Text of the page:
Release Date: September 22nd, 2005 (NYC-Two Boots Pioneer Theater)
The Cast: Nancy Bell, Kevin Chamberlin, Melanie Chapman, Joe Mellis, Kit Pongetti, Michael James Reed, James Tupper
Directed by Adam Watstein.
BASIC PREMISE: After selling their hit film at Sundance, married couple Catherine (Chapman) and Jason (Mellis) move to LA from New York and host their first dinner party with one rule: no talking business.
ENTERTAINMENT VALUE: Catherine and Jason's evening starts very peacefully as they get ready for their dinner party. Catherine prepares the pasta and salad, while Jason brings out the alcohol. Before the guests arrive, they both agree that no topic related to the film industry will come up during the party. That's the ultimate challenge because in LA, that's usually what's on people's minds---especially small actors and producers that are invited to the party. The party only has a total of seven people, but with so much happens in just one night, that it seems so much bigger. The first conflict arises when a Charlie (Chamberlin) arrives. He is a very stubborn, selfish, and arrogant producer and annoys everybody with his rudeness, even the hosts. Nancy Bell gives a very good performance as the beautiful actress Blake, who is quite full of herself yet always smiles no matter what. The conversations really heat up when all seven of them sit down for dinner. Charlie complains that the pasta should have been served in separate bowls rather than on the plate. All of a sudden, the conversation topic turns to just what the hosts didn't want: business. The rest of the film is very much like a soap opera, as characters talk about their careers in Hollywood, including Kim (Pongetti) a small actress who has a script that an actor at the party happened to have once read and liked. There are a few shocking revelations, but nothing that leads to any slaps in the face. The entire film is shot in digital video and seems, intentionally, like a documentary. The fact the dialogue is improvised without a script shows in a few scenes, but, fortunately, it goes mostly unnoticeable. However, although the interesting characters are there, along with their motivations, there could have been more humor to spice up all of the serious drama.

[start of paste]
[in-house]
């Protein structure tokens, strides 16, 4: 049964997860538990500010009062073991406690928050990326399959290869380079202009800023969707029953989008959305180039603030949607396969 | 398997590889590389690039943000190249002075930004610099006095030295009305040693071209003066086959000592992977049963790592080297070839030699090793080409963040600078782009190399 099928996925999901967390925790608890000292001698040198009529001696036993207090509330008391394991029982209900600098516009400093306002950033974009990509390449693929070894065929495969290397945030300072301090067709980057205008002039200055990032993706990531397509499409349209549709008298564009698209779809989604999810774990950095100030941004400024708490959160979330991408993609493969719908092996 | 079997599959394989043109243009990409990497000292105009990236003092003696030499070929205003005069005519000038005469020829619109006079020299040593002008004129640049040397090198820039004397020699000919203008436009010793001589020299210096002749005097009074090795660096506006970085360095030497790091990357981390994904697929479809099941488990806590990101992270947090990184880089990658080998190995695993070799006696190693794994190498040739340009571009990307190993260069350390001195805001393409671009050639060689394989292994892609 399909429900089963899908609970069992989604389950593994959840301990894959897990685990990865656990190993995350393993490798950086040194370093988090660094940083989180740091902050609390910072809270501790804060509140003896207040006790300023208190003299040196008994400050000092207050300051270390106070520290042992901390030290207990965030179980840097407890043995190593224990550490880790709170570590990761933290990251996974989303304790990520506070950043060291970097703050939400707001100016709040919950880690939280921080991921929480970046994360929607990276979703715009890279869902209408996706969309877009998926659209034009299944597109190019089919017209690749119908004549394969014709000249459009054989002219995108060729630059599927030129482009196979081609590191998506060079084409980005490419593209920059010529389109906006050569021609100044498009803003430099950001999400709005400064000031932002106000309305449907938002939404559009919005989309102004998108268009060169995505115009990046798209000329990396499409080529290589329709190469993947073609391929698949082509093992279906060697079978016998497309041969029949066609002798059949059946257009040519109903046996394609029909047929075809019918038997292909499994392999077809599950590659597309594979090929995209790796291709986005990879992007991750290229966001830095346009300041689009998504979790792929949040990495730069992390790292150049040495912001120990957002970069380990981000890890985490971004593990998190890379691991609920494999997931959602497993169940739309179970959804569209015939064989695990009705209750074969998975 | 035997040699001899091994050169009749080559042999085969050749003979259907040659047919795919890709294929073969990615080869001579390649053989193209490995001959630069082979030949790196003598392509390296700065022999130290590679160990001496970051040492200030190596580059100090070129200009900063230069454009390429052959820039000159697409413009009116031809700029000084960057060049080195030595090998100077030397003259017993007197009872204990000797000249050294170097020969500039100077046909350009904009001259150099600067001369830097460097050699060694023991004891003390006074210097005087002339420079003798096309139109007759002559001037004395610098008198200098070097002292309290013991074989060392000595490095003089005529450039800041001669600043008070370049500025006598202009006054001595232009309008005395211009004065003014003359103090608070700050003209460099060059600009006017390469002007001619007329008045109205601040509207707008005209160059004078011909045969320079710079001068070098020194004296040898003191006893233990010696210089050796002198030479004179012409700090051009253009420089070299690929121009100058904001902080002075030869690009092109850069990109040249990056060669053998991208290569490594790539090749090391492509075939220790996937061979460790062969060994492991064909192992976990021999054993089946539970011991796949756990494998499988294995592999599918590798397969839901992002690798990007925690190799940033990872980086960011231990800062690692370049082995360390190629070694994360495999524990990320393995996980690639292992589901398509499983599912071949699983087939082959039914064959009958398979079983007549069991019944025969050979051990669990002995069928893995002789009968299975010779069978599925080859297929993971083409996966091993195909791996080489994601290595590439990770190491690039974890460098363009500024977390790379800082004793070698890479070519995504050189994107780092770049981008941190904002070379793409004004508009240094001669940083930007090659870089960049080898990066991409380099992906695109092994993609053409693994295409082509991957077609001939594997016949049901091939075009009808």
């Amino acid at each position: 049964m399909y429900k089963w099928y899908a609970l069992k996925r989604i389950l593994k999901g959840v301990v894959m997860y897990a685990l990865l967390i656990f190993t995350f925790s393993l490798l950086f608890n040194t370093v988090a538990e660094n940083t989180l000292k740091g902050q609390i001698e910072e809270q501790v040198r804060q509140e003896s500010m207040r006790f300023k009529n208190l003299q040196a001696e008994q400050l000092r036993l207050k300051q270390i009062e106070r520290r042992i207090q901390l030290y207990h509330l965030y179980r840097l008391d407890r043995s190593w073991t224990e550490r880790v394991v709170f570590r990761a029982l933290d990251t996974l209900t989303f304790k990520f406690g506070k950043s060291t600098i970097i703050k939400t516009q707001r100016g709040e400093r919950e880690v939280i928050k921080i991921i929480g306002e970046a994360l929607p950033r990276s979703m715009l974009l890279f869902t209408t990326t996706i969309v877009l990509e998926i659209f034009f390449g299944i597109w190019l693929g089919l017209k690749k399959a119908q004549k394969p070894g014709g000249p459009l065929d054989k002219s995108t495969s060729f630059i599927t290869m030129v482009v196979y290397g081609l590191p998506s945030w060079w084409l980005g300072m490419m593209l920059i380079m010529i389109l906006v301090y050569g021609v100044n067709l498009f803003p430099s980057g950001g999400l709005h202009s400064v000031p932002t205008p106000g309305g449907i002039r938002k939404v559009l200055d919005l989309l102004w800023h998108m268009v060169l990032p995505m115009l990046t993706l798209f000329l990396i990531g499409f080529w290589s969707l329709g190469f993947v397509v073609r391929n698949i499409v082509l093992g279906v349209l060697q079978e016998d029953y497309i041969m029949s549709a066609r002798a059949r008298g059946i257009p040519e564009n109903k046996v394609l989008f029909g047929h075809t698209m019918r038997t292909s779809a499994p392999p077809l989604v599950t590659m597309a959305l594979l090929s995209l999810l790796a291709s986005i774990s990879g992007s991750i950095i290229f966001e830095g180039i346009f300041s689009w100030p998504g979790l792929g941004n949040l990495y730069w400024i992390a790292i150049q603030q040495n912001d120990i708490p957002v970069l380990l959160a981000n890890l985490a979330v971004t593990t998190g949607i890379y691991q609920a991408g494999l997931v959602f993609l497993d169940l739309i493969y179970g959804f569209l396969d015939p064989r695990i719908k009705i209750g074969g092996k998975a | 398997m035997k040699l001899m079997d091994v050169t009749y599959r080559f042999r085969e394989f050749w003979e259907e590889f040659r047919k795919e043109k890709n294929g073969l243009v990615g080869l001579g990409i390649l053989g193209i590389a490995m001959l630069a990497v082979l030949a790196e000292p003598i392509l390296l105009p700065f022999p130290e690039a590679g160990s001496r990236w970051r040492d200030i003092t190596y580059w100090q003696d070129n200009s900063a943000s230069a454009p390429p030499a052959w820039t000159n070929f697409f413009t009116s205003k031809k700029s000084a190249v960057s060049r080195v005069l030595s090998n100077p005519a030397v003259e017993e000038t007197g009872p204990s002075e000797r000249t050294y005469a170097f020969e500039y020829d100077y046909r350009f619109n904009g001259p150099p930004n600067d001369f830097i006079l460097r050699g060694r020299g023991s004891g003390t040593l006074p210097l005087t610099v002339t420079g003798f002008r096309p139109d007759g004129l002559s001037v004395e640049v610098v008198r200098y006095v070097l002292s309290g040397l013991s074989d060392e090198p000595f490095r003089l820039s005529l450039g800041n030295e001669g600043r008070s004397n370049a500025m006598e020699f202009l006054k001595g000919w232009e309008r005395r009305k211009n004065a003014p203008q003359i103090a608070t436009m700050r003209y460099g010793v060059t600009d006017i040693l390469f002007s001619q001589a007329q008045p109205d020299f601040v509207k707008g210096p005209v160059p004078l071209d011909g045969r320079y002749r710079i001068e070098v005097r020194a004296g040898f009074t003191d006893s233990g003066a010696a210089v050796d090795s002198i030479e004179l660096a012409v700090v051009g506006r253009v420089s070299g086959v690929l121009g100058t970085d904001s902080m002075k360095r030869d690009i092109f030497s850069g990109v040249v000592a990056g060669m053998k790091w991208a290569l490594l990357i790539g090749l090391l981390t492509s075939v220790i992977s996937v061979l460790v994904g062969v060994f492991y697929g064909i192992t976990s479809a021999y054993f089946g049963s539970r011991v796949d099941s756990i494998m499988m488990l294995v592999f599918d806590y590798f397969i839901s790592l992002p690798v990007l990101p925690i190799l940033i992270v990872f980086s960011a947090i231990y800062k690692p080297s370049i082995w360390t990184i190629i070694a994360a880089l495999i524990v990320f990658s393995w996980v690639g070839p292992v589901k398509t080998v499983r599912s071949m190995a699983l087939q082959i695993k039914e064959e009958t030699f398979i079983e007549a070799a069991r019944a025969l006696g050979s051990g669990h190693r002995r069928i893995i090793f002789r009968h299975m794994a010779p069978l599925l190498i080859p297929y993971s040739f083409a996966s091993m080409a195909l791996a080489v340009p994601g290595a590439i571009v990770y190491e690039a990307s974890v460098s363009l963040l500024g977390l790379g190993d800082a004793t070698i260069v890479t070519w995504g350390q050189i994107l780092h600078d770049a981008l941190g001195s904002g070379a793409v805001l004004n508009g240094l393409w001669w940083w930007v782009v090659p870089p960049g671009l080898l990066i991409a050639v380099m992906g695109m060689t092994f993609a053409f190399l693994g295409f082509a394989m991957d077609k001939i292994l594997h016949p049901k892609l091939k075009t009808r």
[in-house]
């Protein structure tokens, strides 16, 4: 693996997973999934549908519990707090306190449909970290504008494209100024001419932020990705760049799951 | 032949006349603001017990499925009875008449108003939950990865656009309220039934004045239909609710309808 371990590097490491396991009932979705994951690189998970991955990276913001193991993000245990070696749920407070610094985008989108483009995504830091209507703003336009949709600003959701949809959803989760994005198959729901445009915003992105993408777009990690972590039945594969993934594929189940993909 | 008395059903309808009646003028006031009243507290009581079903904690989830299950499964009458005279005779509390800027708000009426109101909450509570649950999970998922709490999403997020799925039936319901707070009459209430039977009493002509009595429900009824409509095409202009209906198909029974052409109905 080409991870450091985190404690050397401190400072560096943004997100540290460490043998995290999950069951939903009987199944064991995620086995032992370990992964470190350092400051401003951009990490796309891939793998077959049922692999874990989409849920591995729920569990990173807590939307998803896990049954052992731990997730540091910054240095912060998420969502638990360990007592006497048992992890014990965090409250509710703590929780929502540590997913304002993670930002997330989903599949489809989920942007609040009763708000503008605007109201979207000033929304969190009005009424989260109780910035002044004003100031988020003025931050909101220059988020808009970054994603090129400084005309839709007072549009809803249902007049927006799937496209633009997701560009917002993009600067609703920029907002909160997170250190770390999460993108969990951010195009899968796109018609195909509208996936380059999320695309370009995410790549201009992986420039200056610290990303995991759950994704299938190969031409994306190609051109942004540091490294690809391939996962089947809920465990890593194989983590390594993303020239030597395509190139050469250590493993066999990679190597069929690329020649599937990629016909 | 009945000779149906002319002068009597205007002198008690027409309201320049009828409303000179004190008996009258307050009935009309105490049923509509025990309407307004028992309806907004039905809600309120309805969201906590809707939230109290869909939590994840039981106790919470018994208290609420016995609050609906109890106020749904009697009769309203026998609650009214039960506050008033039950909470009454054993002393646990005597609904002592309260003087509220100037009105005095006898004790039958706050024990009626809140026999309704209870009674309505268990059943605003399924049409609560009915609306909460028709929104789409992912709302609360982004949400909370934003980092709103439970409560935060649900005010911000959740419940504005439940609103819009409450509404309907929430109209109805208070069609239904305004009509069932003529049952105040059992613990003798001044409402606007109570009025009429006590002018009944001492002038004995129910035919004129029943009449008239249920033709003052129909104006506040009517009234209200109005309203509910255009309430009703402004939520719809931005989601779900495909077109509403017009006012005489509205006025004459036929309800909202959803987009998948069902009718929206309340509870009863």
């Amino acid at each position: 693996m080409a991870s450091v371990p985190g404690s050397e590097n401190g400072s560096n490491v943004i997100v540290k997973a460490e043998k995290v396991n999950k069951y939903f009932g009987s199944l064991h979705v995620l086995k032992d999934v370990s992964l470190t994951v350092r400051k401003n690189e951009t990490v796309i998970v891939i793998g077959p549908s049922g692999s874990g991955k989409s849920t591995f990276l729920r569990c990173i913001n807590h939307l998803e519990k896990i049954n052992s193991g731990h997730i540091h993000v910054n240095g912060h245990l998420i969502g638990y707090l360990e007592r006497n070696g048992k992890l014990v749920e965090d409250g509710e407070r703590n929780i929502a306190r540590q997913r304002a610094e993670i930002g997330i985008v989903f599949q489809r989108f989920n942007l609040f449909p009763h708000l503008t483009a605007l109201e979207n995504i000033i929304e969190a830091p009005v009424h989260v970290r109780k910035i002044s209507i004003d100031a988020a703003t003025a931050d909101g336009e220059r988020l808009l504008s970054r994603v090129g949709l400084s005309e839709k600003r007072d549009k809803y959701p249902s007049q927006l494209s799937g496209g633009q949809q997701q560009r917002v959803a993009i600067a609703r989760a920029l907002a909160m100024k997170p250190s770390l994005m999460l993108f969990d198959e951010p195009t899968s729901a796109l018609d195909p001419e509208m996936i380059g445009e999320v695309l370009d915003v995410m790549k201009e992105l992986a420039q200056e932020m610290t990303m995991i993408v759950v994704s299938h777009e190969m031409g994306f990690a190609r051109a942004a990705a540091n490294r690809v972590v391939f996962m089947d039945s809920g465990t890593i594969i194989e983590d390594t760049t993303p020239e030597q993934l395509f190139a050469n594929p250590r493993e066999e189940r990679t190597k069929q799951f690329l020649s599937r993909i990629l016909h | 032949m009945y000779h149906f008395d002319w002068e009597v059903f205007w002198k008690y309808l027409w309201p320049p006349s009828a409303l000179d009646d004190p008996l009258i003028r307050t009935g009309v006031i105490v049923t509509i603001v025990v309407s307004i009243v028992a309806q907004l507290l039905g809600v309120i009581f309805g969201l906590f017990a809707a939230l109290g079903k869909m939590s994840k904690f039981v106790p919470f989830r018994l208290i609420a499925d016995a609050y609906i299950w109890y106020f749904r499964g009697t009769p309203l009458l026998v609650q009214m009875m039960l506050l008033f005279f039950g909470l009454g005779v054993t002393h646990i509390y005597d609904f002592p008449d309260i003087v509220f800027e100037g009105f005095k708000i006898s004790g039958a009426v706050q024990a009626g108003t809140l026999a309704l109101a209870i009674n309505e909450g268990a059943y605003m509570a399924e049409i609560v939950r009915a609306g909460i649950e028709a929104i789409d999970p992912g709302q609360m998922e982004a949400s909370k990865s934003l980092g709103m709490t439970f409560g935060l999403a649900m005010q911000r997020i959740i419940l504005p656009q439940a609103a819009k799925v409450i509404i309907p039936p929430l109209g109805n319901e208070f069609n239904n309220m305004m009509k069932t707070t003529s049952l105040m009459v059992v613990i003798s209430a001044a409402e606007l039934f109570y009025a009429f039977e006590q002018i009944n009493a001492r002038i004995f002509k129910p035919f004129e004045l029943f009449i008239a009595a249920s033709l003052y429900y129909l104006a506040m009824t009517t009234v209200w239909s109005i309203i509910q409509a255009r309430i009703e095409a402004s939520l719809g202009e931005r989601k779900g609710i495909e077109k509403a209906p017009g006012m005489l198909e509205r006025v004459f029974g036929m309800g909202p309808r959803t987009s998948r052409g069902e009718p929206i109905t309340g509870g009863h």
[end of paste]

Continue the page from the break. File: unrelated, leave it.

SPIRITUAL VALUE: This is not even remotely as insightful as My Dinner with Andre, but it still sends one basic message that it is inevitable for most people in LA to end up talking about their film careers. The issue of how everything comes down to money comes up once, but is not elaborated. Not surprisingly, some of these people end up stepping on others--or sleeping with them--to get what they want. It's certainly not easy to adjust to life in LA, especially coming from New York.
INSULT TO YOUR INTELLIGENCE: Minimal plot, no humor, and not enough insight.
NUMBER OF TIMES I CHECKED MY WATCH: 2
THE BOTTOM LINE: Despite no script, there are some surprisingly good performances, interesting characters and conflicts. Although this film certainly lives up to its title with plenty of talk, it does really add up to many beans.
RECOMMENDED WAY TO WATCH: Movie Theater (2nd Run)
The "L" Menu